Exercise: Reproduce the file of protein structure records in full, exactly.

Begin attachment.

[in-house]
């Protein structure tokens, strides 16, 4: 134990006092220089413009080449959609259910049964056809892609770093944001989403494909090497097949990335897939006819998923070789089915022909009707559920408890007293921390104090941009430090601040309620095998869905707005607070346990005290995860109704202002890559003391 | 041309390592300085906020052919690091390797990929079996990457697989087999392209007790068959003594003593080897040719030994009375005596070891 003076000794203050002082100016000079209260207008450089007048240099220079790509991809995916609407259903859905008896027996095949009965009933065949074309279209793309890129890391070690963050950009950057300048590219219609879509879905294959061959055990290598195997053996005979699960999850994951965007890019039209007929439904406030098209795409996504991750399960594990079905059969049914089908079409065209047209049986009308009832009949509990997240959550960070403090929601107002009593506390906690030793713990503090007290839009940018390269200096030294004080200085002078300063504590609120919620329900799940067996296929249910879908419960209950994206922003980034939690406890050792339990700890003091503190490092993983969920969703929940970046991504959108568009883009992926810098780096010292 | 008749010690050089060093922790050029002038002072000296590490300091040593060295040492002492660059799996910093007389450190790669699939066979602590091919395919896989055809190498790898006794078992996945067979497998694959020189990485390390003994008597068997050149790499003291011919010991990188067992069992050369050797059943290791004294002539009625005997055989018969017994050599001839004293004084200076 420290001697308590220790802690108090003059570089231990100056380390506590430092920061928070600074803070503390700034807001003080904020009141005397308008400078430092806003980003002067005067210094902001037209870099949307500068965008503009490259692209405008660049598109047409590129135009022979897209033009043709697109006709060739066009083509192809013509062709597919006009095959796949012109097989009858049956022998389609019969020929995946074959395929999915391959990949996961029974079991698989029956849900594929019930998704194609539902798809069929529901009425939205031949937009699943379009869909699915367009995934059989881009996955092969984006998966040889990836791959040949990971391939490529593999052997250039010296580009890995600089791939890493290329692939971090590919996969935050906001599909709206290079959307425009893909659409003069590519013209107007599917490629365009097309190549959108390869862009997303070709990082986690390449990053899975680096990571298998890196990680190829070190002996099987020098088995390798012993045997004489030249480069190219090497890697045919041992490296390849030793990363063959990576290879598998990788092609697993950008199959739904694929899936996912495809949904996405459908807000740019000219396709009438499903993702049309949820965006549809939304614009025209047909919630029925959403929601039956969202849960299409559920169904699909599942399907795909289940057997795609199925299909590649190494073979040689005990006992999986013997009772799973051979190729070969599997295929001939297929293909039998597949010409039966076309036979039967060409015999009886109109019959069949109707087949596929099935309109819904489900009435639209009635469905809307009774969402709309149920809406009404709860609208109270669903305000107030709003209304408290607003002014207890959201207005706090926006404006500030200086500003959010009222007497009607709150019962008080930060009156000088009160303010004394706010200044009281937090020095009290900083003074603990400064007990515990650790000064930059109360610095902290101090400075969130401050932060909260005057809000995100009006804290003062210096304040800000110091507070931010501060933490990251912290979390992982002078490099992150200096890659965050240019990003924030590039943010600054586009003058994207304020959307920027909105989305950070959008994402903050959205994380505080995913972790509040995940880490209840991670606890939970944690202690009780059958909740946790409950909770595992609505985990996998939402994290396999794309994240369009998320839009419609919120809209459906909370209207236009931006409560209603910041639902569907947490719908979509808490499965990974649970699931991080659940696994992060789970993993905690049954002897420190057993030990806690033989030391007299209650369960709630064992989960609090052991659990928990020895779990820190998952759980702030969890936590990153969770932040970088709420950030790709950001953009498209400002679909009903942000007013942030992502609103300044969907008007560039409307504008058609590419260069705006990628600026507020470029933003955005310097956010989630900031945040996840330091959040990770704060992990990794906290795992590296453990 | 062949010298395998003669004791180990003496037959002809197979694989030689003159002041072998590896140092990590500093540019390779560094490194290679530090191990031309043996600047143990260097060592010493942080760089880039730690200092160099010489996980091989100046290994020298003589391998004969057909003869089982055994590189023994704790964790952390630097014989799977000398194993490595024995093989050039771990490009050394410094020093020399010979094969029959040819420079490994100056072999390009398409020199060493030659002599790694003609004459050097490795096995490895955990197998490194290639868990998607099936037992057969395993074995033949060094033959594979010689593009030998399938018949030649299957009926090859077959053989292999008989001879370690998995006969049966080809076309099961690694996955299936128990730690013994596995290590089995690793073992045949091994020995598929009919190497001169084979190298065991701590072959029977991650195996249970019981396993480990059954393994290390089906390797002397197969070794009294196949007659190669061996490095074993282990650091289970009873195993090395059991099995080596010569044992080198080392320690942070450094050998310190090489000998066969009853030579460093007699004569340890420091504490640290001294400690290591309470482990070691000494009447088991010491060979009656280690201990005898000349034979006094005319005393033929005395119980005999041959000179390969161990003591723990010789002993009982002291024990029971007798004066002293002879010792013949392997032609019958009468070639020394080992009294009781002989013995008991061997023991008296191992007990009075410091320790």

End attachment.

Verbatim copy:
[in-house]
């Protein structure tokens, strides 16, 4: 134990006092220089413009080449959609259910049964056809892609770093944001989403494909090497097949990335897939006819998923070789089915022909009707559920408890007293921390104090941009430090601040309620095998869905707005607070346990005290995860109704202002890559003391 | 041309390592300085906020052919690091390797990929079996990457697989087999392209007790068959003594003593080897040719030994009375005596070891 003076000794203050002082100016000079209260207008450089007048240099220079790509991809995916609407259903859905008896027996095949009965009933065949074309279209793309890129890391070690963050950009950057300048590219219609879509879905294959061959055990290598195997053996005979699960999850994951965007890019039209007929439904406030098209795409996504991750399960594990079905059969049914089908079409065209047209049986009308009832009949509990997240959550960070403090929601107002009593506390906690030793713990503090007290839009940018390269200096030294004080200085002078300063504590609120919620329900799940067996296929249910879908419960209950994206922003980034939690406890050792339990700890003091503190490092993983969920969703929940970046991504959108568009883009992926810098780096010292 | 008749010690050089060093922790050029002038002072000296590490300091040593060295040492002492660059799996910093007389450190790669699939066979602590091919395919896989055809190498790898006794078992996945067979497998694959020189990485390390003994008597068997050149790499003291011919010991990188067992069992050369050797059943290791004294002539009625005997055989018969017994050599001839004293004084200076 420290001697308590220790802690108090003059570089231990100056380390506590430092920061928070600074803070503390700034807001003080904020009141005397308008400078430092806003980003002067005067210094902001037209870099949307500068965008503009490259692209405008660049598109047409590129135009022979897209033009043709697109006709060739066009083509192809013509062709597919006009095959796949012109097989009858049956022998389609019969020929995946074959395929999915391959990949996961029974079991698989029956849900594929019930998704194609539902798809069929529901009425939205031949937009699943379009869909699915367009995934059989881009996955092969984006998966040889990836791959040949990971391939490529593999052997250039010296580009890995600089791939890493290329692939971090590919996969935050906001599909709206290079959307425009893909659409003069590519013209107007599917490629365009097309190549959108390869862009997303070709990082986690390449990053899975680096990571298998890196990680190829070190002996099987020098088995390798012993045997004489030249480069190219090497890697045919041992490296390849030793990363063959990576290879598998990788092609697993950008199959739904694929899936996912495809949904996405459908807000740019000219396709009438499903993702049309949820965006549809939304614009025209047909919630029925959403929601039956969202849960299409559920169904699909599942399907795909289940057997795609199925299909590649190494073979040689005990006992999986013997009772799973051979190729070969599997295929001939297929293909039998597949010409039966076309036979039967060409015999009886109109019959069949109707087949596929099935309109819904489900009435639209009635469905809307009774969402709309149920809406009404709860609208109270669903305000107030709003209304408290607003002014207890959201207005706090926006404006500030200086500003959010009222007497009607709150019962008080930060009156000088009160303010004394706010200044009281937090020095009290900083003074603990400064007990515990650790000064930059109360610095902290101090400075969130401050932060909260005057809000995100009006804290003062210096304040800000110091507070931010501060933490990251912290979390992982002078490099992150200096890659965050240019990003924030590039943010600054586009003058994207304020959307920027909105989305950070959008994402903050959205994380505080995913972790509040995940880490209840991670606890939970944690202690009780059958909740946790409950909770595992609505985990996998939402994290396999794309994240369009998320839009419609919120809209459906909370209207236009931006409560209603910041639902569907947490719908979509808490499965990974649970699931991080659940696994992060789970993993905690049954002897420190057993030990806690033989030391007299209650369960709630064992989960609090052991659990928990020895779990820190998952759980702030969890936590990153969770932040970088709420950030790709950001953009498209400002679909009903942000007013942030992502609103300044969907008007560039409307504008058609590419260069705006990628600026507020470029933003955005310097956010989630900031945040996840330091959040990770704060992990990794906290795992590296453990 | 062949010298395998003669004791180990003496037959002809197979694989030689003159002041072998590896140092990590500093540019390779560094490194290679530090191990031309043996600047143990260097060592010493942080760089880039730690200092160099010489996980091989100046290994020298003589391998004969057909003869089982055994590189023994704790964790952390630097014989799977000398194993490595024995093989050039771990490009050394410094020093020399010979094969029959040819420079490994100056072999390009398409020199060493030659002599790694003609004459050097490795096995490895955990197998490194290639868990998607099936037992057969395993074995033949060094033959594979010689593009030998399938018949030649299957009926090859077959053989292999008989001879370690998995006969049966080809076309099961690694996955299936128990730690013994596995290590089995690793073992045949091994020995598929009919190497001169084979190298065991701590072959029977991650195996249970019981396993480990059954393994290390089906390797002397197969070794009294196949007659190669061996490095074993282990650091289970009873195993090395059991099995080596010569044992080198080392320690942070450094050998310190090489000998066969009853030579460093007699004569340890420091504490640290001294400690290591309470482990070691000494009447088991010491060979009656280690201990005898000349034979006094005319005393033929005395119980005999041959000179390969161990003591723990010789002993009982002291024990029971007798004066002293002879010792013949392997032609019958009468070639020394080992009294009781002989013995008991061997023991008296191992007990009075410091320790």